Offline App Architectures

Here at QDivision we’ve been building a number of mobile apps recently. A core requirement of many of these apps is that they allow the user to complete their work offline. You might not think that it would be difficult to create an app that works offline. Making a calculator or note-taking app isn’t hard, unless you’re also required to store those calculations and notes in the cloud to be shared and interact with other systems and users when the app comes online.

These are relatively trivial examples, but it’s easy to see how creating an app that works offline, and is capable of sharing data when online, becomes more difficult as its feature count increases.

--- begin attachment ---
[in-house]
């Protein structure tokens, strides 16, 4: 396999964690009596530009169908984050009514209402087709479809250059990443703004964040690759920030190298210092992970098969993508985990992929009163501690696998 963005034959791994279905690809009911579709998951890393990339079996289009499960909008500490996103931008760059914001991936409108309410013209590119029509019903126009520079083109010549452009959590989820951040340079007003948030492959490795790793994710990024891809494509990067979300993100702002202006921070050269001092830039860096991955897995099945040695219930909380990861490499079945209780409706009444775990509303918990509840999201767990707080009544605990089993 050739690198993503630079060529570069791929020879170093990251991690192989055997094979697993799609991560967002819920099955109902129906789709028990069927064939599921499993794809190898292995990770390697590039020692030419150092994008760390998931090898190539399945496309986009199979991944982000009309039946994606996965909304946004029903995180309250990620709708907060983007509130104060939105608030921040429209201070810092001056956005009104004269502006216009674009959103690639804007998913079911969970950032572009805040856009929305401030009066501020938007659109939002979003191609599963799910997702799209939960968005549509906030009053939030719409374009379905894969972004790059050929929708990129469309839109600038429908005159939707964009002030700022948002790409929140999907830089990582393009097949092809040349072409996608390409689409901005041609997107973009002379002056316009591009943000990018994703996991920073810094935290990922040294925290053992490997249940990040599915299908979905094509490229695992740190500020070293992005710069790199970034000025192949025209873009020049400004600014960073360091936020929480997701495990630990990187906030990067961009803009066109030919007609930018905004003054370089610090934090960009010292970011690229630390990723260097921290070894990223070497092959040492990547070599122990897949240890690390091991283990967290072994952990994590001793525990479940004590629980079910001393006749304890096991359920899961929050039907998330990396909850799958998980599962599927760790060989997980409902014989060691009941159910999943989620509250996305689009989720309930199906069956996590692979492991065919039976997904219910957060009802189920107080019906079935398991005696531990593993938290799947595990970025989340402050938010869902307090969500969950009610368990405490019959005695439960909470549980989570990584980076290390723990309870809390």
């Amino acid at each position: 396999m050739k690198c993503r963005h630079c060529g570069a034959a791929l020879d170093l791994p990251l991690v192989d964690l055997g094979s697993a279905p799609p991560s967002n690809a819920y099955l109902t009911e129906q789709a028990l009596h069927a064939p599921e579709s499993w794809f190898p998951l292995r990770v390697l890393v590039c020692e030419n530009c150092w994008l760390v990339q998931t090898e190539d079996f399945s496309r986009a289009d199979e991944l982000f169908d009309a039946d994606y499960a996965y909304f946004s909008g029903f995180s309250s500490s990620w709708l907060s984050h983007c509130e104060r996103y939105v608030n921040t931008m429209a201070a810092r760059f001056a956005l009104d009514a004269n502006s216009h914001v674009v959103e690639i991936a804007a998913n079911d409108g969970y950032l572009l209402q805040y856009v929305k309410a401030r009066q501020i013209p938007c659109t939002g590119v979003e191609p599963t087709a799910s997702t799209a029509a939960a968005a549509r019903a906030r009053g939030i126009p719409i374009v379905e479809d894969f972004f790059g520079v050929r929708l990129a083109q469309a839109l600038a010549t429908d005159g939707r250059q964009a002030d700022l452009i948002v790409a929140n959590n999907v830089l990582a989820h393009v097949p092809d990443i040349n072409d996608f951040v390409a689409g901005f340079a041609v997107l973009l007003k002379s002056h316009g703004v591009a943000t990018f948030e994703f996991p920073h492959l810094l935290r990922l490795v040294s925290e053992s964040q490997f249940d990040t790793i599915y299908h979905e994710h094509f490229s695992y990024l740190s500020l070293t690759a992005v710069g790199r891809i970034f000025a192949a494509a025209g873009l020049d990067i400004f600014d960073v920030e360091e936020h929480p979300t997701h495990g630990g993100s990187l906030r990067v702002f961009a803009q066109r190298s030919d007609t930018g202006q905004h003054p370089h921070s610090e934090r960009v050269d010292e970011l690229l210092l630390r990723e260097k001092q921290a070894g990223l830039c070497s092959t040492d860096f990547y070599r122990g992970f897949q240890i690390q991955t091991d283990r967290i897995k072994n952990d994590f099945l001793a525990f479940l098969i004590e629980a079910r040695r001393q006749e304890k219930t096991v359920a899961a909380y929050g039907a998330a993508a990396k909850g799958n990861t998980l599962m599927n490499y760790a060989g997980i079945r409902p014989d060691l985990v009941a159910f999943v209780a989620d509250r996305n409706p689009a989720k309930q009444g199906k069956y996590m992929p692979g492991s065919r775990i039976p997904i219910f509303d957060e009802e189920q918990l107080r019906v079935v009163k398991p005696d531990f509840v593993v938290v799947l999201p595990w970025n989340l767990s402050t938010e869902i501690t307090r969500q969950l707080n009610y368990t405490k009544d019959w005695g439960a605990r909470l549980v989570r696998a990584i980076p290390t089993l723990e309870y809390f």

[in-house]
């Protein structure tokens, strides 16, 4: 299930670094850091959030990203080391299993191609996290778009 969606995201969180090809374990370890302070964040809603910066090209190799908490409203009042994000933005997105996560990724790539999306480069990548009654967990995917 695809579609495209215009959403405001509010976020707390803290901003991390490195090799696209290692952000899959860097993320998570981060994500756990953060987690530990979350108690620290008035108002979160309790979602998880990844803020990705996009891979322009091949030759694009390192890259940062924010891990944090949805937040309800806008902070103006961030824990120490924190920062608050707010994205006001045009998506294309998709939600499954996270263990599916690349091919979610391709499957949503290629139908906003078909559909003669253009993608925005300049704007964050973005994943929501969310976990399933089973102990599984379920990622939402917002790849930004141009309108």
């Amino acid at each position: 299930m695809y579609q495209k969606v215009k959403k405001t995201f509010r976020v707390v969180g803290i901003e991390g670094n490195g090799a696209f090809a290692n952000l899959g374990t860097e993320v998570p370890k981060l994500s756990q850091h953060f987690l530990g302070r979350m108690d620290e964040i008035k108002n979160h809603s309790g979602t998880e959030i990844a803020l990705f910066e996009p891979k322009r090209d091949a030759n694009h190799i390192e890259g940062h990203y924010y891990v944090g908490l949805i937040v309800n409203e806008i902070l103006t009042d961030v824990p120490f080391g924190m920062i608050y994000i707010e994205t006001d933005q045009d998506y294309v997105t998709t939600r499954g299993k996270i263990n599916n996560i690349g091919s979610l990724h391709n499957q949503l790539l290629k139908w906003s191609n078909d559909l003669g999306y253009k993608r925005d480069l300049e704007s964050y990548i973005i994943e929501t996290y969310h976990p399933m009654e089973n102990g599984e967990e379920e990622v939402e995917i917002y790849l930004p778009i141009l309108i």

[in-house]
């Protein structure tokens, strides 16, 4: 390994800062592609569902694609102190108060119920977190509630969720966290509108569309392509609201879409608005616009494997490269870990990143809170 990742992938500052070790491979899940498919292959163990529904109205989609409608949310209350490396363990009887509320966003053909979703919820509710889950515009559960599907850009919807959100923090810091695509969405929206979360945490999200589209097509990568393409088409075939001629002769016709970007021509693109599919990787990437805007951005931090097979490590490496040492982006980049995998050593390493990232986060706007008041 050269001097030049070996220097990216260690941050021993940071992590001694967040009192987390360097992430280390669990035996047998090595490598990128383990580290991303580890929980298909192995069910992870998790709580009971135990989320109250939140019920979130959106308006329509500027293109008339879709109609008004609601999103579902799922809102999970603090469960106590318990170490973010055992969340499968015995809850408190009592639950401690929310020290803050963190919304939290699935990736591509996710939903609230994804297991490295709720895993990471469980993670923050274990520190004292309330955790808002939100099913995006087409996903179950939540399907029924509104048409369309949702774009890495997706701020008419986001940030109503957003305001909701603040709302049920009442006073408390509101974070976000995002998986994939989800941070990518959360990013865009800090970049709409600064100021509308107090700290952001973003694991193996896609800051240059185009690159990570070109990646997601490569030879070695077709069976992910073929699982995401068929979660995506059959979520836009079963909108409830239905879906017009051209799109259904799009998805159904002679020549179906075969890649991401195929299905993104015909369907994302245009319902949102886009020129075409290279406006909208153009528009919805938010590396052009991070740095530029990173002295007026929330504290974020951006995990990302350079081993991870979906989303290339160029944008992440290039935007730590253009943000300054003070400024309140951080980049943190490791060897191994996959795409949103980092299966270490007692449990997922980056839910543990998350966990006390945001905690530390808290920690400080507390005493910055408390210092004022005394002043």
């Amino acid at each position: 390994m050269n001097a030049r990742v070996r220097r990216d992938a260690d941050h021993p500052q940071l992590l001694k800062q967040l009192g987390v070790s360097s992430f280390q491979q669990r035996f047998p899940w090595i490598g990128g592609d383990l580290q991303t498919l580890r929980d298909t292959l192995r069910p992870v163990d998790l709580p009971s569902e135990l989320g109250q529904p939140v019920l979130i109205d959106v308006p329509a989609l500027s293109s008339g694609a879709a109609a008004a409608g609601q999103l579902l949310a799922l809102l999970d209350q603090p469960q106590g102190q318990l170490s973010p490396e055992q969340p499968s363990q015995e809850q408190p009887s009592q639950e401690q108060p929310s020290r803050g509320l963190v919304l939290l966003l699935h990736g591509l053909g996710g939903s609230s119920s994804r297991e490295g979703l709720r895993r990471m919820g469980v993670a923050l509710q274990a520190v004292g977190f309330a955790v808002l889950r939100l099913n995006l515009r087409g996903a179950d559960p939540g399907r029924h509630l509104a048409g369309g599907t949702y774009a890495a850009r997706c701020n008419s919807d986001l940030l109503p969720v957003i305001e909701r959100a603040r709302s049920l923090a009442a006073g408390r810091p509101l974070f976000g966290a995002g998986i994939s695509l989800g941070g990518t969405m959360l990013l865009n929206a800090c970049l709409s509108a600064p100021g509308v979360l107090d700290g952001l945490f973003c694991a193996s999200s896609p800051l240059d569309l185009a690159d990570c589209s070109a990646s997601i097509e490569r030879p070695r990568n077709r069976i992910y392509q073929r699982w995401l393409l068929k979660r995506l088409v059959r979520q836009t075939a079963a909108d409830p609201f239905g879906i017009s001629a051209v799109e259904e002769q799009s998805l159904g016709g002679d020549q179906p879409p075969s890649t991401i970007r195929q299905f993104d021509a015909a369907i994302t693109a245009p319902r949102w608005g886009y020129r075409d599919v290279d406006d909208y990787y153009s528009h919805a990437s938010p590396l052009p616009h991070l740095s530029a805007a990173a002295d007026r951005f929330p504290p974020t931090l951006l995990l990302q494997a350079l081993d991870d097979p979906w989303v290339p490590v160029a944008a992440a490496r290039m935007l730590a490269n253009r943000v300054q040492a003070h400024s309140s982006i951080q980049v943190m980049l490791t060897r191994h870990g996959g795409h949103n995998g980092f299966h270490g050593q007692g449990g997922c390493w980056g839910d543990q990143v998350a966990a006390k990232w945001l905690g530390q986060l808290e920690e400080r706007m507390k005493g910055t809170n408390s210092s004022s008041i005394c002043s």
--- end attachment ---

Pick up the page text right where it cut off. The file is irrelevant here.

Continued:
I’ve worked on a couple of these mobile apps and helped develop a number of different solutions to address these problems. I’ll discuss these architectures below. The first two architectures are designed to work on top of REST backend services. The third architecture is a more novel design that requires a different kind of data model and backend architecture.

(For the most part, these architectures were implemented in JavaScript, React, and Redux apps. However, please note that I will discuss these architectures at a high level. I will try not to get into specific technologies or implementation details in this post – though some may still leak through.)

Traditional Request Driven – Online


Traditional Request Driven – Online Diagram